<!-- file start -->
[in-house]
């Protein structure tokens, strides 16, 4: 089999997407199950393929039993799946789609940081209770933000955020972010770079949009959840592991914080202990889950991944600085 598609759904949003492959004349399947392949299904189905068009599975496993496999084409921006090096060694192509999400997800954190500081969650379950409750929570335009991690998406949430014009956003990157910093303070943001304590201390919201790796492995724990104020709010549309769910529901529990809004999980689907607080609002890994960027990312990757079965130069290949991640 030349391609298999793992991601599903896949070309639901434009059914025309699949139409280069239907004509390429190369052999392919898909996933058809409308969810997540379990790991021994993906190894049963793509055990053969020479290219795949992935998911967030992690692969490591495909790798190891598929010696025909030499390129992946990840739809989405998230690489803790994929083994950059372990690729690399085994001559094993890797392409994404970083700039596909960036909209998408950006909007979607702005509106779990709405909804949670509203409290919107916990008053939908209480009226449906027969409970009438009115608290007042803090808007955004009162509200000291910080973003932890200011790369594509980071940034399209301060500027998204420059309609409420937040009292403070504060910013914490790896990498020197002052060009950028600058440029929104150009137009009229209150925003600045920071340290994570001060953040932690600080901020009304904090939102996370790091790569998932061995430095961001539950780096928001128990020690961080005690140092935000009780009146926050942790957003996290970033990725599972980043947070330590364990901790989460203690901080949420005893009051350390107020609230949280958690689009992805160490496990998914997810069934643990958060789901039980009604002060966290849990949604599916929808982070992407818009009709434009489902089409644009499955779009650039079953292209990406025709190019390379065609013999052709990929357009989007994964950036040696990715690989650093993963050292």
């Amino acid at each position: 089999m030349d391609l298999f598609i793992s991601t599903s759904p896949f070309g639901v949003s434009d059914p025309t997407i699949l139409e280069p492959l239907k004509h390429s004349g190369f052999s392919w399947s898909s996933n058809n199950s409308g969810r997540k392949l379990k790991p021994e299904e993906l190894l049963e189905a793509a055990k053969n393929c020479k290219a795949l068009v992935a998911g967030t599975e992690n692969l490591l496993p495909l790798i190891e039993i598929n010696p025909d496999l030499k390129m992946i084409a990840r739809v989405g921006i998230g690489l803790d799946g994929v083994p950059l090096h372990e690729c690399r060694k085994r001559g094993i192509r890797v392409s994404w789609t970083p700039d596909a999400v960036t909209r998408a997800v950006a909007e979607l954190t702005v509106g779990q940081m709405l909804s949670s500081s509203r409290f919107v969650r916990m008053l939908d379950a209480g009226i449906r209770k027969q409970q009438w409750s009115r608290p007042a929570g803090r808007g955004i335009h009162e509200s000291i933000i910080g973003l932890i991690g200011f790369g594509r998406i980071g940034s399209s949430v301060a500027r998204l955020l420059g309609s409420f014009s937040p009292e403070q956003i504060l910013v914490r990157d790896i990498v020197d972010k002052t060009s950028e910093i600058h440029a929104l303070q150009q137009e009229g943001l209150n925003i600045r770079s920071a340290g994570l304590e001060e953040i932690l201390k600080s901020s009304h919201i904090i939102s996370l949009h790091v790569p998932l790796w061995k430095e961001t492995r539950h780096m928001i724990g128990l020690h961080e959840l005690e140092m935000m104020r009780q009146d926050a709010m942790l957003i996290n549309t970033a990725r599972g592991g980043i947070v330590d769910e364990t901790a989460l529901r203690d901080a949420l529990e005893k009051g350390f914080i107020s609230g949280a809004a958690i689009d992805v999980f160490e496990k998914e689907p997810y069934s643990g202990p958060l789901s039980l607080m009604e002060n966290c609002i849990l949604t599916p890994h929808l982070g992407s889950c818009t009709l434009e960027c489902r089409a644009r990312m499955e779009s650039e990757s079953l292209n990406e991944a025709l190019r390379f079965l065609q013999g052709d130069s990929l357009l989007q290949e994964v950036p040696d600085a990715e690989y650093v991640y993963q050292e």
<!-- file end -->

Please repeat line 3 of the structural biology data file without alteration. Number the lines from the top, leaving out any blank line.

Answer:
């Amino acid at each position: 089999m030349d391609l298999f598609i793992s991601t599903s759904p896949f070309g639901v949003s434009d059914p025309t997407i699949l139409e280069p492959l239907k004509h390429s004349g190369f052999s392919w399947s898909s996933n058809n199950s409308g969810r997540k392949l379990k790991p021994e299904e993906l190894l049963e189905a793509a055990k053969n393929c020479k290219a795949l068009v992935a998911g967030t599975e992690n692969l490591l496993p495909l790798i190891e039993i598929n010696p025909d496999l030499k390129m992946i084409a990840r739809v989405g921006i998230g690489l803790d799946g994929v083994p950059l090096h372990e690729c690399r060694k085994r001559g094993i192509r890797v392409s994404w789609t970083p700039d596909a999400v960036t909209r998408a997800v950006a909007e979607l954190t702005v509106g779990q940081m709405l909804s949670s500081s509203r409290f919107v969650r916990m008053l939908d379950a209480g009226i449906r209770k027969q409970q009438w409750s009115r608290p007042a929570g803090r808007g955004i335009h009162e509200s000291i933000i910080g973003l932890i991690g200011f790369g594509r998406i980071g940034s399209s949430v301060a500027r998204l955020l420059g309609s409420f014009s937040p009292e403070q956003i504060l910013v914490r990157d790896i990498v020197d972010k002052t060009s950028e910093i600058h440029a929104l303070q150009q137009e009229g943001l209150n925003i600045r770079s920071a340290g994570l304590e001060e953040i932690l201390k600080s901020s009304h919201i904090i939102s996370l949009h790091v790569p998932l790796w061995k430095e961001t492995r539950h780096m928001i724990g128990l020690h961080e959840l005690e140092m935000m104020r009780q009146d926050a709010m942790l957003i996290n549309t970033a990725r599972g592991g980043i947070v330590d769910e364990t901790a989460l529901r203690d901080a949420l529990e005893k009051g350390f914080i107020s609230g949280a809004a958690i689009d992805v999980f160490e496990k998914e689907p997810y069934s643990g202990p958060l789901s039980l607080m009604e002060n966290c609002i849990l949604t599916p890994h929808l982070g992407s889950c818009t009709l434009e960027c489902r089409a644009r990312m499955e779009s650039e990757s079953l292209n990406e991944a025709l190019r390379f079965l065609q013999g052709d130069s990929l357009l989007q290949e994964v950036p040696d600085a990715e690989y650093v991640y993963q050292e």